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Community Engagement Strategies for Developing and Implementing a City Wide Concussion Management Policy
Community Engagement Strategies for Developing and Implementing a City Wide Concussion Management Policy
Submitted on 24 Feb 2016

Katherine Snedaker, 1 Advisor Dr. Alex Donaldson 2
1 Pink Concussions, Norwalk, Connecticut 2 Federation University | Australian Centre for Research into Injury in Sport and its Prevention (ACRISP)
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Poster Abstract
While warnings about concussions in youth sports have been in the press for several years now, there have been very few reports of communities addressing concussions in any systematic way across all youth sports. And due to the volunteer aspect of youth sports, many states had been unable to enact concussion laws similar to those laws that now govern high schools athletes. There is no doubt that ignoring the signs of a concussion increases the risk of serious injury and increases liability for coaches and city/school (whoever owns the fields on which the sports are being played); but achieving universal coach training, on-going parent/athlete education and youth sport concussion policies has been elusive for most communities.

C4 Project is multi-faceted research, education and policy program involving four key stakeholders (Schools, Youth Sports, Medical Providers, City Gov't) to understand, address and reduce youth concussion in the city of Norwalk, CT. Stakeholders were involved in all stages of the project and continue to offer data and provide feedback as the project enters its second year.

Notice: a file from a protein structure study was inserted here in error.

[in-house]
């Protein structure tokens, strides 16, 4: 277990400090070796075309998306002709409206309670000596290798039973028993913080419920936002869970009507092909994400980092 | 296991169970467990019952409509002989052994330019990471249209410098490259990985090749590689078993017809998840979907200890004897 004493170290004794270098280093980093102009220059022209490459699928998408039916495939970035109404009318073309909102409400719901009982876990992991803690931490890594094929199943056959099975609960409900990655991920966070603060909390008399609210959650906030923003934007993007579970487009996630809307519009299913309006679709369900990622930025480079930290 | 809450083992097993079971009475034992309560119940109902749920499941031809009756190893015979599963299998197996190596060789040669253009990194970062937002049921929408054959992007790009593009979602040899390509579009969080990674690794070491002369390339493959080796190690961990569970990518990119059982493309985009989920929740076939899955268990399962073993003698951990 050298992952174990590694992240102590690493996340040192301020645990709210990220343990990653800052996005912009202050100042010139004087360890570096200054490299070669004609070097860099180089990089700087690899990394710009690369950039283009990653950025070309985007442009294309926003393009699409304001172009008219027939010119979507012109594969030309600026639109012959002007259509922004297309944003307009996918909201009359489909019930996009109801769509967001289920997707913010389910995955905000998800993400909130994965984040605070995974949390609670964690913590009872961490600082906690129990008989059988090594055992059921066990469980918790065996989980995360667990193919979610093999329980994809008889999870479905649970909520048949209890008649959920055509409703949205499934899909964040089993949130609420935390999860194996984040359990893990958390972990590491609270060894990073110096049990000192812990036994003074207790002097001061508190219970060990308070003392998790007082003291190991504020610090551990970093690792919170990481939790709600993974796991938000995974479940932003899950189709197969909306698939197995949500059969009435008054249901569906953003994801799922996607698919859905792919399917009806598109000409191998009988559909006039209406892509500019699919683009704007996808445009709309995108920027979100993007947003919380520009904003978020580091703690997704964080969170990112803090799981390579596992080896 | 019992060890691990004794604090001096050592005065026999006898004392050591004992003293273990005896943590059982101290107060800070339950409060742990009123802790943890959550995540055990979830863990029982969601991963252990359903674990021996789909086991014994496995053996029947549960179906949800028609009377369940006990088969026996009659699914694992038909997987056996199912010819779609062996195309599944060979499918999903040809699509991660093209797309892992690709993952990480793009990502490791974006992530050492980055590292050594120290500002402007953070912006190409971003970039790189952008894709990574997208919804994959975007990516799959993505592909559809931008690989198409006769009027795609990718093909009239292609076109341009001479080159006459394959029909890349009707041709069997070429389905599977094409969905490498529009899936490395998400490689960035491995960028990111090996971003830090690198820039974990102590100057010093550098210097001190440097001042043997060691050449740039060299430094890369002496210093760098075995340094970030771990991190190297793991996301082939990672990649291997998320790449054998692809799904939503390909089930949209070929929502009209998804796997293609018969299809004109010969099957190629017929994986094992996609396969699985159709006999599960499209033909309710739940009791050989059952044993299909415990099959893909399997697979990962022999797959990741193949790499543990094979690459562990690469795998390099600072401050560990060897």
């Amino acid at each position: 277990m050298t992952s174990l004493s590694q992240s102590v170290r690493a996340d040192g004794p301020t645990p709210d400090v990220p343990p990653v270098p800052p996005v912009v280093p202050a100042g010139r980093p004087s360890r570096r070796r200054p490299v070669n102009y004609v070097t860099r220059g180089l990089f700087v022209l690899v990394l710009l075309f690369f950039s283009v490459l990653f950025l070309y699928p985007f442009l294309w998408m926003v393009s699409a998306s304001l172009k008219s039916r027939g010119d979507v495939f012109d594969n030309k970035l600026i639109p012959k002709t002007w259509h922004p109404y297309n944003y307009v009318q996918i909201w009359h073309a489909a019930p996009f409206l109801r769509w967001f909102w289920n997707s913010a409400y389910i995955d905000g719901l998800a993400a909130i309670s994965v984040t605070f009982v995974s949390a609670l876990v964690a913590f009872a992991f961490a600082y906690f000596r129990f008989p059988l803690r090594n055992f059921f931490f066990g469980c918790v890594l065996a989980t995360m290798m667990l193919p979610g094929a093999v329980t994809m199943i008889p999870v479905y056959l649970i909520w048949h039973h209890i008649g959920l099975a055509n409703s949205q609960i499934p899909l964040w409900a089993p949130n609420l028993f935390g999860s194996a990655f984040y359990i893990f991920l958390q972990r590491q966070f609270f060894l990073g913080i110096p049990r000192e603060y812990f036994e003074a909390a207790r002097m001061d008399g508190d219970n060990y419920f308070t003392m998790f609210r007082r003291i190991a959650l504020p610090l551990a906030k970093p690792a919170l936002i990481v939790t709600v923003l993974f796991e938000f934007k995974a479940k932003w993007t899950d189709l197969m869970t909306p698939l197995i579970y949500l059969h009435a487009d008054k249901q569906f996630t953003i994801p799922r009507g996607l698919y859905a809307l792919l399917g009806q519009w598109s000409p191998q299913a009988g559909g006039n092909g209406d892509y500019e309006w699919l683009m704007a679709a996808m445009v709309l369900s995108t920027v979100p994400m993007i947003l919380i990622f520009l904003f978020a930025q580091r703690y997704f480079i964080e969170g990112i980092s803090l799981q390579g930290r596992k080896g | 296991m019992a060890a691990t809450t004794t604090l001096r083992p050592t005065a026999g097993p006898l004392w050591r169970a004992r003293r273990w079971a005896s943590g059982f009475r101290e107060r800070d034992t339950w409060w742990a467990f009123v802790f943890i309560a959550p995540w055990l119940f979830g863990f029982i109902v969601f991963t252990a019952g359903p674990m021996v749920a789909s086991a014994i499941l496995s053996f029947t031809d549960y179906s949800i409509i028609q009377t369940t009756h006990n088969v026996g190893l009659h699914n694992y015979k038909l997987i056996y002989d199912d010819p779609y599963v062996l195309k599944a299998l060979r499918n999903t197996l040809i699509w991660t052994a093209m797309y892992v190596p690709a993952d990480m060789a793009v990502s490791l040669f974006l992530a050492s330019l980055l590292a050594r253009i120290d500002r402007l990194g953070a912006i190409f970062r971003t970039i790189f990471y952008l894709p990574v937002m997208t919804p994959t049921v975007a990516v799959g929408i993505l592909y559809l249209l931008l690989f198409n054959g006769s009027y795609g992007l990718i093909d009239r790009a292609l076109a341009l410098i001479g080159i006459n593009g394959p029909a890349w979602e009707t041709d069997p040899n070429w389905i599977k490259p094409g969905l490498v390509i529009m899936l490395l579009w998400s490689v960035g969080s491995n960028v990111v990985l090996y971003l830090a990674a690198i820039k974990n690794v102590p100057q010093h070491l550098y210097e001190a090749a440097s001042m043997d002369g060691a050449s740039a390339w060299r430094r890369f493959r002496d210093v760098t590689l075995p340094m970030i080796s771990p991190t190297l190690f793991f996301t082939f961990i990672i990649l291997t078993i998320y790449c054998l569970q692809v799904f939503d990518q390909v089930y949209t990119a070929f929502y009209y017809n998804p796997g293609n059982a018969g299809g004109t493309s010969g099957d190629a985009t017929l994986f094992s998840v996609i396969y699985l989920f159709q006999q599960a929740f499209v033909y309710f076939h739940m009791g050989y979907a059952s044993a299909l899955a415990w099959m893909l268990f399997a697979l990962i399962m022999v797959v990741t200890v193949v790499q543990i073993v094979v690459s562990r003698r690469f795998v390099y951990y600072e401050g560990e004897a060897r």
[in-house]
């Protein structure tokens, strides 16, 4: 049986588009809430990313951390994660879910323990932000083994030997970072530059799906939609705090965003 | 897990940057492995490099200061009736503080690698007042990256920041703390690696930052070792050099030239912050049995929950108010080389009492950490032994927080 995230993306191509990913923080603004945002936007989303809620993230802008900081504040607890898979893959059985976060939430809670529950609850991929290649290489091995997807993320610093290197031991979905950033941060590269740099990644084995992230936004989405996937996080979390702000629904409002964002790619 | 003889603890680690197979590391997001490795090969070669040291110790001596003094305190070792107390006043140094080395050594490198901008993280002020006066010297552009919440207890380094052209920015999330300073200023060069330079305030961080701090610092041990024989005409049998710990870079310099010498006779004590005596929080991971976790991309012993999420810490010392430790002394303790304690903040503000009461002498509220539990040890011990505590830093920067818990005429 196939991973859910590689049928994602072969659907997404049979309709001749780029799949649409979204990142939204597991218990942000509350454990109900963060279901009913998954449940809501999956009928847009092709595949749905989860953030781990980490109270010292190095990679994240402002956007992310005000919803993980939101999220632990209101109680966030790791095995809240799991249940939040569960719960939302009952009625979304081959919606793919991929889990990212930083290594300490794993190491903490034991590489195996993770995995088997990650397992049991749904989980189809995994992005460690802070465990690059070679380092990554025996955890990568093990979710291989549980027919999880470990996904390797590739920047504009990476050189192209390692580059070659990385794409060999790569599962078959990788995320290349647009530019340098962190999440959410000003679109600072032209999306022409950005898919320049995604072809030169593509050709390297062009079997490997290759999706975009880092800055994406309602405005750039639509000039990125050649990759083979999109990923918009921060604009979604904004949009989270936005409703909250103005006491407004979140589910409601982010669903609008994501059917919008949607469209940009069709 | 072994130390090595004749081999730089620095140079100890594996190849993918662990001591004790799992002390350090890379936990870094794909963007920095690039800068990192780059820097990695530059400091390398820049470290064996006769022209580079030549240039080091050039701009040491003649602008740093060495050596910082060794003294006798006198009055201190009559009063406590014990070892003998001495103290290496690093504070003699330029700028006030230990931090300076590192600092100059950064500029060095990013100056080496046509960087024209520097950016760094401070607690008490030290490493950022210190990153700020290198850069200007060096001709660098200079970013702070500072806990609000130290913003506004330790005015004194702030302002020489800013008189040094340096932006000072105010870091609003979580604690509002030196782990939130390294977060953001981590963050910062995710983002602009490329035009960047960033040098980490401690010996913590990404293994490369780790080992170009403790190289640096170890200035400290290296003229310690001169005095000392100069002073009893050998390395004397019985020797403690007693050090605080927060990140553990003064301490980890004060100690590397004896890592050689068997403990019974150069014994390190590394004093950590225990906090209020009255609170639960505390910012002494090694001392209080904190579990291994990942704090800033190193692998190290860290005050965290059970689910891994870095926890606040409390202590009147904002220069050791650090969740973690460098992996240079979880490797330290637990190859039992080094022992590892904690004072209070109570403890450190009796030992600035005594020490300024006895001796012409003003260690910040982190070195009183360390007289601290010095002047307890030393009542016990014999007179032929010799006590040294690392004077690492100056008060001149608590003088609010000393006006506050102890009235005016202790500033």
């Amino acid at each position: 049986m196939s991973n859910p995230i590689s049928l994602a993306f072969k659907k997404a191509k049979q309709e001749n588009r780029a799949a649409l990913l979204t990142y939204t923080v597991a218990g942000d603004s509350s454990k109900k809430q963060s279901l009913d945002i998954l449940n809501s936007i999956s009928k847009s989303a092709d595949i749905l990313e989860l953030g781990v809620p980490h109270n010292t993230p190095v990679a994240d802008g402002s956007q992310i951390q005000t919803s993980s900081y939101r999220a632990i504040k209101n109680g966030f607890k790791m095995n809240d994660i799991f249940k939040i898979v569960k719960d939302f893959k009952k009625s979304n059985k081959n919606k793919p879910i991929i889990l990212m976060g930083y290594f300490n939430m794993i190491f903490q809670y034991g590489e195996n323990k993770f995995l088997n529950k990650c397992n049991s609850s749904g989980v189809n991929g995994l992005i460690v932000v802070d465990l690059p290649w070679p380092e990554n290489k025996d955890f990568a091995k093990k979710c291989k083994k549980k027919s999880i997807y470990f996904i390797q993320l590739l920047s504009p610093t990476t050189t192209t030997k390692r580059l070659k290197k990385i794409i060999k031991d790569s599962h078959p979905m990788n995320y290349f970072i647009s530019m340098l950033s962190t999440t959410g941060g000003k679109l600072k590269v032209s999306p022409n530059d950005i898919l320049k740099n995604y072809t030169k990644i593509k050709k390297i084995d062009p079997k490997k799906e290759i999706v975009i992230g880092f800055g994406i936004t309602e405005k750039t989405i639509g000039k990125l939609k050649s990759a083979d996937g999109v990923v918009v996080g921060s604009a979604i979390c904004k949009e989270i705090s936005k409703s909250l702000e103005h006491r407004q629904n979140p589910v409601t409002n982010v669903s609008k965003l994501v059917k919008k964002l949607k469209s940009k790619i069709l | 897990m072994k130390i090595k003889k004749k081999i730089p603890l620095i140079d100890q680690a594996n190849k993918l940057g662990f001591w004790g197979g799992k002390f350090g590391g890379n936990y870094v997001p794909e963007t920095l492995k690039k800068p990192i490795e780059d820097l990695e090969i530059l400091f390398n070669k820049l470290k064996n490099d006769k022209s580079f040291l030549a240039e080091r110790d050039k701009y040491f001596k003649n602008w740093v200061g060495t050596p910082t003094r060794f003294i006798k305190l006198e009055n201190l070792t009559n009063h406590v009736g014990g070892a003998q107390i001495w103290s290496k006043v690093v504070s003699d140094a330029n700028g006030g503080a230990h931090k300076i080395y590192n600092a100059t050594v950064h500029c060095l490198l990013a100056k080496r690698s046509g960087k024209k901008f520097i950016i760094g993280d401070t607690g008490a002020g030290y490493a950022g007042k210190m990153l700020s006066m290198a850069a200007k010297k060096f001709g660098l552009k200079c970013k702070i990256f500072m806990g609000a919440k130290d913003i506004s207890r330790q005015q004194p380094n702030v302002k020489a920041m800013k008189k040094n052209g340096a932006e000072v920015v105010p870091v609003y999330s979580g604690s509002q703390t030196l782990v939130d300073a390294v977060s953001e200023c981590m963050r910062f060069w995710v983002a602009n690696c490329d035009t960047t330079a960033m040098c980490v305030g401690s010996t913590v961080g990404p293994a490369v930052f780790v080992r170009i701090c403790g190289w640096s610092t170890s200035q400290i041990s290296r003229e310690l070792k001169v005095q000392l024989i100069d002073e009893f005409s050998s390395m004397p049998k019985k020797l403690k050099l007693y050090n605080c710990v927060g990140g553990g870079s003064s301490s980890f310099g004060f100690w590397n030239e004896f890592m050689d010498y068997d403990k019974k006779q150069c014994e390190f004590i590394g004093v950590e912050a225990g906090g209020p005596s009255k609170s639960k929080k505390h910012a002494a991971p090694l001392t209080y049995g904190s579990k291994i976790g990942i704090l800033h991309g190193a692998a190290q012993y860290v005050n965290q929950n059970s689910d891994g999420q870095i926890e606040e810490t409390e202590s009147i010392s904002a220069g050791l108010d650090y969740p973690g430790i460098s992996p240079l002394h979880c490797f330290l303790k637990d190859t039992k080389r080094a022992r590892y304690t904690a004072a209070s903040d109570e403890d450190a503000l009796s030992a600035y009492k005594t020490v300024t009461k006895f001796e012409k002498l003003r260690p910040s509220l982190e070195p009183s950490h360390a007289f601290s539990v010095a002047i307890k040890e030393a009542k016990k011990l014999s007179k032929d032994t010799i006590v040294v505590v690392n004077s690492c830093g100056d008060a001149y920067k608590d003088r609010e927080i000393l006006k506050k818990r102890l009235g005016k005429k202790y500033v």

The C4 project has combined research, policy change and education to achieve its goals. First, data was collected from any concussions reported to school nurse or ATs by the 11,000 Norwalk Students during for the 2014-15 school year. Based on this data, youth sport policy was enacted through city guidelines via parks & rec permits ensuring sports teams provided coach training and concussion education. And the final stage is scheduled for July 2015, will be the training and co-ordination of all city medical providers. With a common vision and coordinated effort among all stakeholders, there is chance for real and lasting change. The past success and ongoing work in Norwalk, CT, is a model for other communities to make lasting change in concussion care of children.

Qualitative data was collected of all youth concussions from ages of 5 to 18, by through the schools nurses to learn specifics about the concussions in the city, set benchmarks and revise the program for changes in subsequent years.Report abuse »
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